United States District Court, W.D. Louisiana, Shreveport Division
MAURICE HICKS, JR. JUDGE
REPORT & RECOMMENDATION
L. HAYES UNITED STATES MAGISTRATE JUDGE
the court is plaintiff's petition for review of the
Commissioner's denial of social security disability
benefits. The district court referred the matter to the
undersigned United States Magistrate Judge for proposed
findings of fact and recommendation pursuant to 28 U.S.C.
§ 636(b)(1)(B) and (C). For the reasons assigned below,
it is recommended that the decision of the Commissioner be
AFFIRMED, and this matter
DISMISSED with prejudice.
& Procedural History
about January 23, 2007, Lynda Hensley filed the instant
applications for Title II Disability Insurance Benefits and
Title XVI Supplemental Security Income payments. See
Tr. 86, 140-144). She alleged disability as of August 12,
2006, because of liver disease. (Tr. 169, 172). On May 3,
2007, the state agency granted Hensley's application(s)
and found her disabled as of her alleged onset date. (Tr.
March 2015, the state agency initiated a continuing
disability review (“CDR”) to determine whether
Hensley's disabling conditions had experienced medical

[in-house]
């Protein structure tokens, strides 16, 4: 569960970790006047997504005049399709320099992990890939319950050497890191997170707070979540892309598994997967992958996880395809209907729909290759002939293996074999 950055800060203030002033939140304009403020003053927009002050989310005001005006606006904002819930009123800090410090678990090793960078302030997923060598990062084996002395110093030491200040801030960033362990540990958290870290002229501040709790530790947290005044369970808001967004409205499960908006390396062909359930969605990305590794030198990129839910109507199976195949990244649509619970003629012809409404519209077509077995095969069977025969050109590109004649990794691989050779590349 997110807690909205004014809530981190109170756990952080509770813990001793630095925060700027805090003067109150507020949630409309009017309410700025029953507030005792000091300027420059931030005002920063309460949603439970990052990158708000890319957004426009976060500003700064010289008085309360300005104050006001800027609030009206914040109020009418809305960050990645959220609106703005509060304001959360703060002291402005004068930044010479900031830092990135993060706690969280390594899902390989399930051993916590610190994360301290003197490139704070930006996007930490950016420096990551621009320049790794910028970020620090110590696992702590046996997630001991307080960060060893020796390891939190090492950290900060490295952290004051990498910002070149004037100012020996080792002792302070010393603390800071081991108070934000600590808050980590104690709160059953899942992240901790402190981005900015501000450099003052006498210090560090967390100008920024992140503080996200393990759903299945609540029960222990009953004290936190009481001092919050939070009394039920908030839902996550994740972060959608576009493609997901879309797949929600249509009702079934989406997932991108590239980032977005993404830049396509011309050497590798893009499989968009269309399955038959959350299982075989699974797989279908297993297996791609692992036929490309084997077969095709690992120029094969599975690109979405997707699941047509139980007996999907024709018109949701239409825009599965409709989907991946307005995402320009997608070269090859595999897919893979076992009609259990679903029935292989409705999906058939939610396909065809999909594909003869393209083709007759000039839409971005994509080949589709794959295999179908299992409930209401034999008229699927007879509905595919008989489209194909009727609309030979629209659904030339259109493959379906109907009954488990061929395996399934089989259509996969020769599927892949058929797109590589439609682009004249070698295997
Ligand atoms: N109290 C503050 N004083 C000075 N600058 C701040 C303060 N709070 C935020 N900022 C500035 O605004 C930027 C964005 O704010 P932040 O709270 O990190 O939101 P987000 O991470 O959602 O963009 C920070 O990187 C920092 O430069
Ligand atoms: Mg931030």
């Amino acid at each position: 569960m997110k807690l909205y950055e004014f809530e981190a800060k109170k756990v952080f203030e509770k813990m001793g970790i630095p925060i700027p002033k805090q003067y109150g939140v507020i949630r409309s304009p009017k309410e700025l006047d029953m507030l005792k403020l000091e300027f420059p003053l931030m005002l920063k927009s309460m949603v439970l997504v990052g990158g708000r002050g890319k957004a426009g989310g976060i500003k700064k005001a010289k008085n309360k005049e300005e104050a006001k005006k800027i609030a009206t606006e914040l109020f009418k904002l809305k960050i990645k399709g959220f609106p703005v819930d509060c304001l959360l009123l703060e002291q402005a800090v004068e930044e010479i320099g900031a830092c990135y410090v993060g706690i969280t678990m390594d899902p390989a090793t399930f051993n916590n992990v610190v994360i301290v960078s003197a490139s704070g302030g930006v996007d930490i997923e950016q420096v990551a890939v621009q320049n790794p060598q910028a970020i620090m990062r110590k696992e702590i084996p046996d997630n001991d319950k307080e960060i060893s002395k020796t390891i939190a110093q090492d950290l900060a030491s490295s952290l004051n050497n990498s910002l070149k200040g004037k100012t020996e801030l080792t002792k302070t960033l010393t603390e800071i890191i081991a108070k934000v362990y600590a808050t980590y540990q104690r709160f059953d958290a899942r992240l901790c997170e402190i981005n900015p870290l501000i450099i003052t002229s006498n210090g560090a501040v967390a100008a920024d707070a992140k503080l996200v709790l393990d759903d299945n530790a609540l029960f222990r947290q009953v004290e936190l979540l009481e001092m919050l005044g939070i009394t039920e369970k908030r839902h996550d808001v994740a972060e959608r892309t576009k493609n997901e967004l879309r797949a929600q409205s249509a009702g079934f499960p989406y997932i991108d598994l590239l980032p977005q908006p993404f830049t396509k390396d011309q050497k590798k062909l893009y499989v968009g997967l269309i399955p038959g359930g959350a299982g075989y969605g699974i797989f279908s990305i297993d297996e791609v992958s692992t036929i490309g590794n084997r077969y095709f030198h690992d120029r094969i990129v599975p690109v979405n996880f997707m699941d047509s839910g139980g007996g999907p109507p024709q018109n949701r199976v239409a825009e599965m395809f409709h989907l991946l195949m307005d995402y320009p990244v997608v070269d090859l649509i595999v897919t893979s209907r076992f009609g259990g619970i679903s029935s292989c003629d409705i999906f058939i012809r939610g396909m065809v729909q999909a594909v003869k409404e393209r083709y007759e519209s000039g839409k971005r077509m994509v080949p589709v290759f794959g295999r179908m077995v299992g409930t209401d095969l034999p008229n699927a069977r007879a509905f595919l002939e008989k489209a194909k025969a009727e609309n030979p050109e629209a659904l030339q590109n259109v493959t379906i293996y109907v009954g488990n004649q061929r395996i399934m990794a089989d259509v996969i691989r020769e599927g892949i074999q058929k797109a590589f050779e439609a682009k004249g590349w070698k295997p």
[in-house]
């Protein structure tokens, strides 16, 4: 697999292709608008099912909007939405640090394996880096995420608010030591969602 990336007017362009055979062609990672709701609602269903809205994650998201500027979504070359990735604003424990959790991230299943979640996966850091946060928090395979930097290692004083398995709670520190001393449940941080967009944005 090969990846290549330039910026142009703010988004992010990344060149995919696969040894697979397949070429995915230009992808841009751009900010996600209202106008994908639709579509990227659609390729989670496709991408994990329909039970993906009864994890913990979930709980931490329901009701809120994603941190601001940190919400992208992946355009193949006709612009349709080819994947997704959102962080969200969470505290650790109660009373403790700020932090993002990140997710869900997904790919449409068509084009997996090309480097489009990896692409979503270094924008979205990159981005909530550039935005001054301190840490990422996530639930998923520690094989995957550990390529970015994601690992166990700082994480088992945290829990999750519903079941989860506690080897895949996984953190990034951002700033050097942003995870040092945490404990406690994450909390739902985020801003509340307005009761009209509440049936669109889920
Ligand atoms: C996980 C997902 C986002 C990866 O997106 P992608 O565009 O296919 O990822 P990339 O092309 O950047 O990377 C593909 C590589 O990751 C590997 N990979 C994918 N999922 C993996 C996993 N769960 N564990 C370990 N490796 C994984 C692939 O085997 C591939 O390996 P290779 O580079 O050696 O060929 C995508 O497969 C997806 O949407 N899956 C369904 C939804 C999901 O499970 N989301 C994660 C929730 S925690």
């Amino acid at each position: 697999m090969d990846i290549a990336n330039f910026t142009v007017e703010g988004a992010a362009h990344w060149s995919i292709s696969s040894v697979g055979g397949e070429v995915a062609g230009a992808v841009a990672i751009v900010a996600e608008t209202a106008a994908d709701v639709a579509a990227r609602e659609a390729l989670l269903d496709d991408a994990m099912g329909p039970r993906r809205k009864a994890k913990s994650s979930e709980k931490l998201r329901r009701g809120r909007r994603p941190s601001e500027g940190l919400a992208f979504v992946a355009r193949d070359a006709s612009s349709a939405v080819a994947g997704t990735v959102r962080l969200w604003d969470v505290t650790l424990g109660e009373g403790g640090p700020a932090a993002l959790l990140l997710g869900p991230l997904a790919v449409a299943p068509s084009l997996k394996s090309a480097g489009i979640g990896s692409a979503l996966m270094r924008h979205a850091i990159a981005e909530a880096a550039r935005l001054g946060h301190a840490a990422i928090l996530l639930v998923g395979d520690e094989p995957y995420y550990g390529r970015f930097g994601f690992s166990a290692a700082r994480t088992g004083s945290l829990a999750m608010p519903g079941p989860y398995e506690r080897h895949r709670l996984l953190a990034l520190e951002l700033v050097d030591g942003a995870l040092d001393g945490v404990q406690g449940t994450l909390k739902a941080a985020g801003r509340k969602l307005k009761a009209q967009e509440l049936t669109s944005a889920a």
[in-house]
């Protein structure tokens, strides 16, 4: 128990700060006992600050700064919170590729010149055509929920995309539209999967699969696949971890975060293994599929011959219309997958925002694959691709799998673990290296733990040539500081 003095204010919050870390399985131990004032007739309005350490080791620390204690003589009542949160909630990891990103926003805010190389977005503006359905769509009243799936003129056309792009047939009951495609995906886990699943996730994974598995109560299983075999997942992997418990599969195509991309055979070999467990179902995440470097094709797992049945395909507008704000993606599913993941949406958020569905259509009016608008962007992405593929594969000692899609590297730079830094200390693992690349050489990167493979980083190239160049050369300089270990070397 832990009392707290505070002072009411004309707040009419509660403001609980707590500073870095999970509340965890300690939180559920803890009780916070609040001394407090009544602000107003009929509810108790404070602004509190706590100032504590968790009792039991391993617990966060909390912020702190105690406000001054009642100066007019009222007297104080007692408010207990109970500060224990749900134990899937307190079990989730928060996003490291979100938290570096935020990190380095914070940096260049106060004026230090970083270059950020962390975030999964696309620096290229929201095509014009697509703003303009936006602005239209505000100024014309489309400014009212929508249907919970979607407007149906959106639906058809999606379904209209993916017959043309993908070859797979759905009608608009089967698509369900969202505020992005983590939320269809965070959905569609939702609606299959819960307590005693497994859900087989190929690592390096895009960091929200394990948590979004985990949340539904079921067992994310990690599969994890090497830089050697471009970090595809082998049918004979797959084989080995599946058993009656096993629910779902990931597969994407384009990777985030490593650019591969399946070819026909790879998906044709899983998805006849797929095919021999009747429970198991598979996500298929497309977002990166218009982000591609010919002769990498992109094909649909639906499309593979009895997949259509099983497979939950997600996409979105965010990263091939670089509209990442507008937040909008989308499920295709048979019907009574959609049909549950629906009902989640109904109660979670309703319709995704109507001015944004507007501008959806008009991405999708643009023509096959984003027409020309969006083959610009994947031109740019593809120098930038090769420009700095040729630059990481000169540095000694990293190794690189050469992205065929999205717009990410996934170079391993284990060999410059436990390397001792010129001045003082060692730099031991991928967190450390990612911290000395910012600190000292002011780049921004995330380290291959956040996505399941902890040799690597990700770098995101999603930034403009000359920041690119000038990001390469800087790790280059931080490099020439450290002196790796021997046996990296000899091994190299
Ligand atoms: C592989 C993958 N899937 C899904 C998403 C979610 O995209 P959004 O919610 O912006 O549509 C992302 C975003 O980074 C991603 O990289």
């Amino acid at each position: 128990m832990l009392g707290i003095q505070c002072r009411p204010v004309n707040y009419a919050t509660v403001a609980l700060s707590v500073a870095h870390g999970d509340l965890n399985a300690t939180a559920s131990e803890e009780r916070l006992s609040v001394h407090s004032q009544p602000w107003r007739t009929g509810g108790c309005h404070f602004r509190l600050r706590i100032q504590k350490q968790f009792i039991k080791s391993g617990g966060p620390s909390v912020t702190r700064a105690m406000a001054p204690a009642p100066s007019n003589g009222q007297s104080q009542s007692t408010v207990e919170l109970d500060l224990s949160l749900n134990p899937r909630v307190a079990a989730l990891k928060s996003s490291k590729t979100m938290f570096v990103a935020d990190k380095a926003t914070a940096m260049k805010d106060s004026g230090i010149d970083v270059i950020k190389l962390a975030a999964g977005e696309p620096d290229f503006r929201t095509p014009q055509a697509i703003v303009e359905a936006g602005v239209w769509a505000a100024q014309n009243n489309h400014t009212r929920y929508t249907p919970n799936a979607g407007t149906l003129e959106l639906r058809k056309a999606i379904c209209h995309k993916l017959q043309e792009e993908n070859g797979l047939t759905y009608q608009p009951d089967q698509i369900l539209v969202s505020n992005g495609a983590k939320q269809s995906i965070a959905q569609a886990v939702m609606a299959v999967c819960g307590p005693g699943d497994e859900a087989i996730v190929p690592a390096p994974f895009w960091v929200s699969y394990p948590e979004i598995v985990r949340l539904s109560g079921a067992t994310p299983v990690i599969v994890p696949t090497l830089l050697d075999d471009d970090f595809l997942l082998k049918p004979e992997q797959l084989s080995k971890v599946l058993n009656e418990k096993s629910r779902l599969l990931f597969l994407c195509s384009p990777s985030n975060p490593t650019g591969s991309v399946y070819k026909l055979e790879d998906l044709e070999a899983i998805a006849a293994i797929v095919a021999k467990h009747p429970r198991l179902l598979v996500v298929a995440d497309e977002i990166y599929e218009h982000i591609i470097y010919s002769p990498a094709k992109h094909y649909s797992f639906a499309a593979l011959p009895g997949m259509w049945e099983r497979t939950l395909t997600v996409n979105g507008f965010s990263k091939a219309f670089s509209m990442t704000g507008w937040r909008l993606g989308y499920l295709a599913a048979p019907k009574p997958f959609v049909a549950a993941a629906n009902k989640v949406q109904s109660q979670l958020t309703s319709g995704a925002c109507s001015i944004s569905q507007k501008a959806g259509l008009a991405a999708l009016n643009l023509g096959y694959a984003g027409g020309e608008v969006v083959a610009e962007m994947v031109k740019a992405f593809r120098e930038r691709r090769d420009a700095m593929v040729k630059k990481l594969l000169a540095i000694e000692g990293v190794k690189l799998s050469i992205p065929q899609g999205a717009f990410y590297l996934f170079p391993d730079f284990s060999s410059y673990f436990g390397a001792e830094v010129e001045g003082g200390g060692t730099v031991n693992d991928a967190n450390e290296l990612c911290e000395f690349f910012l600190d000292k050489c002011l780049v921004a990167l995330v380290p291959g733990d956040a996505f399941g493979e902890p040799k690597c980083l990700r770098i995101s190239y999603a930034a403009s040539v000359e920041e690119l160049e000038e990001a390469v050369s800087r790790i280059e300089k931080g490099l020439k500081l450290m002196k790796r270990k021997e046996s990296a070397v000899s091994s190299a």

improvement. See Tr. 198-202. On April 20, 2015, the
state agency determined that, as of that month, Hensley had
experienced medical improvement, and therefore, her benefits
would terminate effective June 2015. (Tr. 73, 75-77). Hensley
asked the state agency to reconsider its decision, and
elected to continue receiving benefits during the appeal
process. (Tr. 79, 145-147). A disability hearing officer
considered Hensley's request, but in a March 16, 2016,
decision, found that her disability ceased as of April 2015.
(Tr. 74, 83-94).
Hensley requested and received a January 11, 2017, hearing
before an Administrative Law Judge (“ALJ”). (Tr.
29-69). However, in a July 25, 2017, written decision, the
ALJ determined that Hensley's disability ended as of
April 1, 2015, and that she had not become disabled again
since that date. (Tr. 7-18).
appealed the adverse decision to the Appeals Council. On
April 19, 2018, however, the Appeals Council denied
Hensley's request for review; thus the ALJ's decision
became the final decision of the Commissioner. (Tr. 1-3).
16, 2018, Hensley sought review before this court. Succinctly
restated, she contends that for various reasons, the
ALJ's residual functional capacity assessment is not
supported by substantial evidence and/or is tainted by legal
error. The matter is fully briefed and ripe for decision.
court's standard of review is (1) whether substantial
evidence of record supports the ALJ's determination, and
(2) whether the decision comports with relevant legal
standards. Villa v. Sullivan, 895 F.2d 1019, 1021
(5th Cir. 1990). Where the Commissioner's
decision is supported by substantial evidence, the findings
therein are conclusive and must be affirmed. Richardson
v. Perales, 402 U.S. 389, 390 (1971). The
Commissioner's decision is not supported by substantial
evidence when the decision is reached by applying improper
legal standards. Singletary v. Bowen, 798 F.2d 818
(5th Cir. 1986). Substantial evidence is such relevant
evidence as a reasonable mind might accept as adequate to
support a conclusion. Richardson v. Perales, 402